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Wednesday, June 29, 2016

Hold the media accountable

The mainstay of blogging is a dissatisfaction will the mainstream media's errors, omissions, and bias. In his 2006 book, "An Army of Davids," Glenn Harlan Reynolds wrote:
Where before journalists and pundits could bloviate at leisure, offering illogical analysis or citing "facts" that were in fact false, now the Sunday morning op-eds have already been dissected on Saturday night, within hours of their appearing on newspapers’ websites.
I have been on both sides of the equation. Ten years later, the media has not learned. And in the 2016 Republican nomination process, with very rare exception -- maybe a dozen out of a thousand pundits in Washington and New York -- understood what was obvious: most Americans wanted Donald Trump to be president.

Now everyone makes mistakes.

But when a mob like this -- 97% to use the global warming crowd's made up number -- get it wrong like this, the American people no longer have a free press but a propaganda machine aimed at gunning down anyone who dares challenge the status quo. Whatever happened to Andrea Tantaros, one of the few Trump supporters on Fox News?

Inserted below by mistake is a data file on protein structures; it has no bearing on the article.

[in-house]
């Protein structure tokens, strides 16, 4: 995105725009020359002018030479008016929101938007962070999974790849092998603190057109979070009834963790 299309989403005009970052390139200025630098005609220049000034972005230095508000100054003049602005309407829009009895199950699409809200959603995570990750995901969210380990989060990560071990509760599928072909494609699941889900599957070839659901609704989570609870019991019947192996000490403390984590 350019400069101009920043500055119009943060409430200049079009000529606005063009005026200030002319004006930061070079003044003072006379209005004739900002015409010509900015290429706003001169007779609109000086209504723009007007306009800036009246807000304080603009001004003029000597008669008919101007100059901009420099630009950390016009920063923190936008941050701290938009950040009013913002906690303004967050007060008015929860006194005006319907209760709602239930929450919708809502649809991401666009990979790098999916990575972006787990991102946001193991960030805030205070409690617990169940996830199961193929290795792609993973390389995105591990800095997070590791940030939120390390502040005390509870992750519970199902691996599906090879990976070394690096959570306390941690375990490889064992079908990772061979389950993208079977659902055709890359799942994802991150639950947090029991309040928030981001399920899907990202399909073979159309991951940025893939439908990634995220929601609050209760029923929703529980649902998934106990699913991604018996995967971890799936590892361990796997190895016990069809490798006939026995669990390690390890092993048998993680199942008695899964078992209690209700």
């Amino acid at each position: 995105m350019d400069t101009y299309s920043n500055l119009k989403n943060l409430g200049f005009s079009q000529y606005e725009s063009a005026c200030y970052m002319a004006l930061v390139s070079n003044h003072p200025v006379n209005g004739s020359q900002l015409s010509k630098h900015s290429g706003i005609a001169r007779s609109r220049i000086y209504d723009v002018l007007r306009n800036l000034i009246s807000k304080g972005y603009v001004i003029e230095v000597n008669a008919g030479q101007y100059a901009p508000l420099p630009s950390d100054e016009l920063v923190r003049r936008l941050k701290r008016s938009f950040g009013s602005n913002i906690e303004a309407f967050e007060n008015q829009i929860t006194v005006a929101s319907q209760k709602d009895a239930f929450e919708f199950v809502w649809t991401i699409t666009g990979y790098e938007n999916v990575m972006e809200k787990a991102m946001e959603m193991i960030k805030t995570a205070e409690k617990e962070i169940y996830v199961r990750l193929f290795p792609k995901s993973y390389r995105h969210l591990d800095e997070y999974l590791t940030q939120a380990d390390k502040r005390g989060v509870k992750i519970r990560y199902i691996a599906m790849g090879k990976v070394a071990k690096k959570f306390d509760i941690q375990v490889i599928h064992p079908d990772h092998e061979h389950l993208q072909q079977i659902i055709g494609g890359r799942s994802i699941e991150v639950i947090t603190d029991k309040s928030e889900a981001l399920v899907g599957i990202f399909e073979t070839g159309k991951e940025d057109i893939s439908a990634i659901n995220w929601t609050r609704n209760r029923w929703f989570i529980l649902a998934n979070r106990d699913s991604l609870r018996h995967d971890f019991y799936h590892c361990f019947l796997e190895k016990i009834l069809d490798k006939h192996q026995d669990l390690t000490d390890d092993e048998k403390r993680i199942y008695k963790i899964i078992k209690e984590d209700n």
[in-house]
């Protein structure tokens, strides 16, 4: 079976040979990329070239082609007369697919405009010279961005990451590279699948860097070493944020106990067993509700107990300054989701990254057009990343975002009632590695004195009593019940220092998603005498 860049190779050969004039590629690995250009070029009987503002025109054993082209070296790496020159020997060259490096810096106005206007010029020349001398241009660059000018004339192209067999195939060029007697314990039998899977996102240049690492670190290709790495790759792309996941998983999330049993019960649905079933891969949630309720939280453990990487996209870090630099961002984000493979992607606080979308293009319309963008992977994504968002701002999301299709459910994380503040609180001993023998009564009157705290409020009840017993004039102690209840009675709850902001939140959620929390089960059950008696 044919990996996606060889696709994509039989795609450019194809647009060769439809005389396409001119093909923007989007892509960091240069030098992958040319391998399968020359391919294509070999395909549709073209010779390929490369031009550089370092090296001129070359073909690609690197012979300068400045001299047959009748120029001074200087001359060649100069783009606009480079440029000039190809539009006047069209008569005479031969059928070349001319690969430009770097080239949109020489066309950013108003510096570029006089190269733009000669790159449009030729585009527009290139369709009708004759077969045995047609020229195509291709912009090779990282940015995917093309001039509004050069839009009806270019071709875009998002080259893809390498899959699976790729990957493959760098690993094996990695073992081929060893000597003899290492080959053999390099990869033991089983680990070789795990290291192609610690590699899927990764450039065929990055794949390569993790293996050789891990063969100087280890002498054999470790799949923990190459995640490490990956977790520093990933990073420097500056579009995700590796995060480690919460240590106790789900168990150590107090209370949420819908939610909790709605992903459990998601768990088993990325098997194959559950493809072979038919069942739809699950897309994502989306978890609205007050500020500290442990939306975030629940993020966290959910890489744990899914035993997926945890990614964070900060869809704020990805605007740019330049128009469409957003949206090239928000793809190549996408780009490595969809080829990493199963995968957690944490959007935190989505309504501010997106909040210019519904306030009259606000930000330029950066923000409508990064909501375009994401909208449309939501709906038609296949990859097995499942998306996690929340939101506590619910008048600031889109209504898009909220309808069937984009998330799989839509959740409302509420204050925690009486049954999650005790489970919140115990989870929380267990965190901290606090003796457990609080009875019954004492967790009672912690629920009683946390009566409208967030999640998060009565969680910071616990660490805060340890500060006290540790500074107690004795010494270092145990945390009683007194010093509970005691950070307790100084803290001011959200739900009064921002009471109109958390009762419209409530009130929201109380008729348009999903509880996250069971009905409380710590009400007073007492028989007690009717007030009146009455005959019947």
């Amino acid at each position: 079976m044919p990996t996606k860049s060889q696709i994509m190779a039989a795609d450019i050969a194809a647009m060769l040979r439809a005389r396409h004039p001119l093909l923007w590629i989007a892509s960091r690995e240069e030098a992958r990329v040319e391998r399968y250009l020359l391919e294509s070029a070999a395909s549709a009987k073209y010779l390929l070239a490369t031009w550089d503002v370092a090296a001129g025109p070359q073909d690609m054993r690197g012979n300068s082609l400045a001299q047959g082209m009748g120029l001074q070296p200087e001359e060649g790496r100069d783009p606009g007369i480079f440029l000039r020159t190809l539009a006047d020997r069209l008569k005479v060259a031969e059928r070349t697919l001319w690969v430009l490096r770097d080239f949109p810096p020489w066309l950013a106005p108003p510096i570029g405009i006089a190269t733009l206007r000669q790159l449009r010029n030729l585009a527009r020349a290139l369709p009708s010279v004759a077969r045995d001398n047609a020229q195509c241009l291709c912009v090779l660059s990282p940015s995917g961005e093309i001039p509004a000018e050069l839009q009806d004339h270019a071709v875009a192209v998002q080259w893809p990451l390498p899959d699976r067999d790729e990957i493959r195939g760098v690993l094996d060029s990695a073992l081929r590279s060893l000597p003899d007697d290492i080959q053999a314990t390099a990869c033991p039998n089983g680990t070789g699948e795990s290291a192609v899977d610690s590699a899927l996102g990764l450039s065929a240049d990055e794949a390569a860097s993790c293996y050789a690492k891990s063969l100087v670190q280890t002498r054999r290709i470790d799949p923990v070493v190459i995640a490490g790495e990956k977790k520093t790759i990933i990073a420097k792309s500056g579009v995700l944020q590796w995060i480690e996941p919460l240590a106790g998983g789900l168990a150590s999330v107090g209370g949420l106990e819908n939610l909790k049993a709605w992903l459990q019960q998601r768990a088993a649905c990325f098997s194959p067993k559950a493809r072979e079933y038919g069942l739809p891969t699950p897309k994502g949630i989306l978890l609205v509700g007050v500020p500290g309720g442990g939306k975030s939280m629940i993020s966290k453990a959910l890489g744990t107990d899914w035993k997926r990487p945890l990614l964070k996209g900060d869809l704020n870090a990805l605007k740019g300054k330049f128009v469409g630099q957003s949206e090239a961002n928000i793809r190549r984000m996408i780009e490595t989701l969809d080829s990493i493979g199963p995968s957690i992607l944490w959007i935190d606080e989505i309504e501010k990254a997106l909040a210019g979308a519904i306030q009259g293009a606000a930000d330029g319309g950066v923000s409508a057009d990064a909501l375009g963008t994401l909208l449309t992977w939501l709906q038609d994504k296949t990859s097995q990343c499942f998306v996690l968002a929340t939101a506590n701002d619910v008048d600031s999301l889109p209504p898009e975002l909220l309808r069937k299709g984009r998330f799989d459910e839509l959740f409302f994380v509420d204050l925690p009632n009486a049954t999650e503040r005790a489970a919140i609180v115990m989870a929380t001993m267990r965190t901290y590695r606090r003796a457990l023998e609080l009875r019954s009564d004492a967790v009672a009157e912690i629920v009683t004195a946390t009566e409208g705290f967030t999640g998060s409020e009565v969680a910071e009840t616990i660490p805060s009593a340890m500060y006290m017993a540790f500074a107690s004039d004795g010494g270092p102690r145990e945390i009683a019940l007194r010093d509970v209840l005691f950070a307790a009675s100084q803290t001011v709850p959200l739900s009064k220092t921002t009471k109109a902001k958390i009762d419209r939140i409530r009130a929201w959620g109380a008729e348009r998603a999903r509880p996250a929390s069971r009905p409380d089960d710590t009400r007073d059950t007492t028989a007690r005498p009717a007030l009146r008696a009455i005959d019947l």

The conformity in the press alarmed me. I do not buy the separation of the opinion side from the news gathering side. I read the Charleston Gazette for 30 years.

My concern is why in January I began writing and researching my new book, "Trump the Press: Don Surber's take on how the pundits blew the 2016 Republican race." It is a light work, heavy on the research, and deadly on the message. For example, one chapter is devoted to "Peak Trump," which catalogs all the times the experts said we reached Peak Trump, a point where his popularity was at high tide.

The experts aren't. On the day Trump announced for president, pol expert Harry Enten of Nate Silver's 538 site wrote:
Trump has a better chance of cameoing in another Home Alone movie with Macaulay Culkin—or playing in the NBA Finals—than winning the Republican nomination.
Everyone else in Washington seemed to agree. Chris Cillizza, the Washington Post's poll expert used Enten's numbers and wrote:
Why no one should take Donald Trump seriously, in one very simple chart.
And that became the conventional wisdom in Washington.

So who the hell is Harry Enten? A 2011 graduate of Dartmouth.

Seriously, why do we take these people serious? They are not. They called Trump a clown. It was projection.

My book covers the campaign from his announcement on June 16, 2015, to his victory in Indiana on May 3, 2016. Readers get to take the ride again but from the perspective of how awful the press was.